Long anticipated as the faster, more versatile replacement for Wi-Fi, Li-Fi is a means of delivering Internet connectivity through lightwaves rather than the radio waves on which we currently rely for wireless networks.
The technology has been around for only a few years, but it’s virtually limitless capacity, ease of use in electromagnetic sensitive areas, and potential to be incorporated into a range of household essentials have made it one of the more talked about innovations of the time.
For all it has to offer our increasingly connected world, some have wondered whether Li-Fi will ultimately live up to the hype, and have even said it may not be much of a candidate to replace WiFi.
Li-Fi Potential And Limitation
While Li-Fi has already proven itself as a speedier and better network option in the technical sense, there are a number of serious obstacles it would have to overcome if it were to ever widely replace Wi-Fi in the real world.
If Li-Fi were ever to become a commercial technology, developers would have to overcome the many elements that could interfere with its ability to transmit data.
Other light sources, any object that blocks visible light, and other factors can all impede connectivity. While a Li-Fi enabled lamp on your desk or overhead might be great for connecting a laptop within the same room, it’s not going to do much to keep your tablet connected in the next room.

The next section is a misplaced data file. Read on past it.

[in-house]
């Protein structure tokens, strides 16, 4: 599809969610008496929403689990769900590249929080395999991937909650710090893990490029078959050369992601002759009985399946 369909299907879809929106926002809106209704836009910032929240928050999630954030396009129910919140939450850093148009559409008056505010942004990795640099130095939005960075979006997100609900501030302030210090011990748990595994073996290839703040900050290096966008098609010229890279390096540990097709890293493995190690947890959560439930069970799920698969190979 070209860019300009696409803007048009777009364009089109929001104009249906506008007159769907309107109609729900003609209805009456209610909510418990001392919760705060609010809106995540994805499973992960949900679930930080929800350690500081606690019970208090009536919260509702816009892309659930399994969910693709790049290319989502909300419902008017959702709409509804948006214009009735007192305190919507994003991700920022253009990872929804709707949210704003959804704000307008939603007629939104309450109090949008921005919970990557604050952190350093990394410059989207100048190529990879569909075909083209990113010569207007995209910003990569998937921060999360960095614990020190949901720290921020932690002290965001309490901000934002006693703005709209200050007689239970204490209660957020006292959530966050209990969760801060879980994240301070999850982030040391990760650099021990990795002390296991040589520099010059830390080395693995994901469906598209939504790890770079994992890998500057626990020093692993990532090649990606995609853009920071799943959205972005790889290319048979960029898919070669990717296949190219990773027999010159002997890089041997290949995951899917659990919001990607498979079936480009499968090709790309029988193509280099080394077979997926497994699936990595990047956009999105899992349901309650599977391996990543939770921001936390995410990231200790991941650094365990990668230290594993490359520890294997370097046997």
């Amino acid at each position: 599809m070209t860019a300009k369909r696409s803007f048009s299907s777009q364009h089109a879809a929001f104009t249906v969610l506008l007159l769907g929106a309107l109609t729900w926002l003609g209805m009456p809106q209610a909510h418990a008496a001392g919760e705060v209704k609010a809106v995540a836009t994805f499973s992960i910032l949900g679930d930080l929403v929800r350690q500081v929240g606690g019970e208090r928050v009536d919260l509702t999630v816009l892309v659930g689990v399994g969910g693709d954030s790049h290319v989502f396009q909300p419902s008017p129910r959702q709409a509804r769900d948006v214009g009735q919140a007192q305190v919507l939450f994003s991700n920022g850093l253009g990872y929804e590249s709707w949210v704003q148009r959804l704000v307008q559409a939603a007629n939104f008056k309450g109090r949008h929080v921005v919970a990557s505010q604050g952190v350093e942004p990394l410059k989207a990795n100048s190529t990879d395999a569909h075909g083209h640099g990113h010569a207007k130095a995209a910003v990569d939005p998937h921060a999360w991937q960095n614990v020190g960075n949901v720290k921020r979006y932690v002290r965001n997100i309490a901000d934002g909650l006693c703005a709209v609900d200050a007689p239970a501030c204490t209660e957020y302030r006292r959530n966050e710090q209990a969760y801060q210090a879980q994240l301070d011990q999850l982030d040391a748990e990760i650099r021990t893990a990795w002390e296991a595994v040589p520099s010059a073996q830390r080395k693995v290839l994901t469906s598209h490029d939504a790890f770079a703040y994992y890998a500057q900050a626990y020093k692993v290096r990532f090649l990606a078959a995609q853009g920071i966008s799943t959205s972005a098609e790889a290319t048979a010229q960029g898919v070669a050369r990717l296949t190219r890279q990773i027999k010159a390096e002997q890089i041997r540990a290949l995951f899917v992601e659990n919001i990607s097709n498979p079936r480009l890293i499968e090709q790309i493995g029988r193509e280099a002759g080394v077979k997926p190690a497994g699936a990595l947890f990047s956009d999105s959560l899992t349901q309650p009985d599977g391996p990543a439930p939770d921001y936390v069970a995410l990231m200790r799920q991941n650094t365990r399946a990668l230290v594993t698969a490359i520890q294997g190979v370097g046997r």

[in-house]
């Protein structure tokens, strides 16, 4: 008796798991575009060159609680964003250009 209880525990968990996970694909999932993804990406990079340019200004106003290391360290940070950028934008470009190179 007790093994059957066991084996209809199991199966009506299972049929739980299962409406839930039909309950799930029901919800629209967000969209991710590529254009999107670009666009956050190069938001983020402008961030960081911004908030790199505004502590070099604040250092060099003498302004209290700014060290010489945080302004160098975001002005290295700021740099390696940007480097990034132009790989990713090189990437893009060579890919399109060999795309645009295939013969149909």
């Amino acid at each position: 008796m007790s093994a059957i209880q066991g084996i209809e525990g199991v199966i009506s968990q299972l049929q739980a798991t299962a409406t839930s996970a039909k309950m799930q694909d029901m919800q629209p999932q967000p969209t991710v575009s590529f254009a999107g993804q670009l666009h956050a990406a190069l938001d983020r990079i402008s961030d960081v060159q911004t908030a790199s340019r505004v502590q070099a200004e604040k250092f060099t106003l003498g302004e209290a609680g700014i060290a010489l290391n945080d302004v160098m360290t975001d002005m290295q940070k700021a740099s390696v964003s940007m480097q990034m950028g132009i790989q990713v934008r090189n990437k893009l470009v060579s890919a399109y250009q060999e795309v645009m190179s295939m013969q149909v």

There’s also the issue of using a device in a room that you’d like to keep dark, such as a shared bedroom. Since Li-Fi relies on visual light, it’s less than ideal for such settings.
Li-Fi has been proposed as a wireless network solution in hospitals, on airplanes, and in other locations where electromagnetic waves could compromise other operations, however current and future Wi-Fi adaptions may make more sense than adapting an environment to suit Li-Fi.
A Bright Spot For Niche Applications
Li-Fi still has its merits and proponents, so it doesn’t look like this technology will simply switch off. It still offers a range of benefits when used in niche applications and it pairs nicely with a growing interest and innovation in smart bulb technology. The day it becomes a real contender for Wi-Fi and a reason to toss out your router, however, may be much further than some have hoped.
What are your thoughts of Li-Fi technology?
For it’s real world limitations, do you think it still has a place in future connectivity?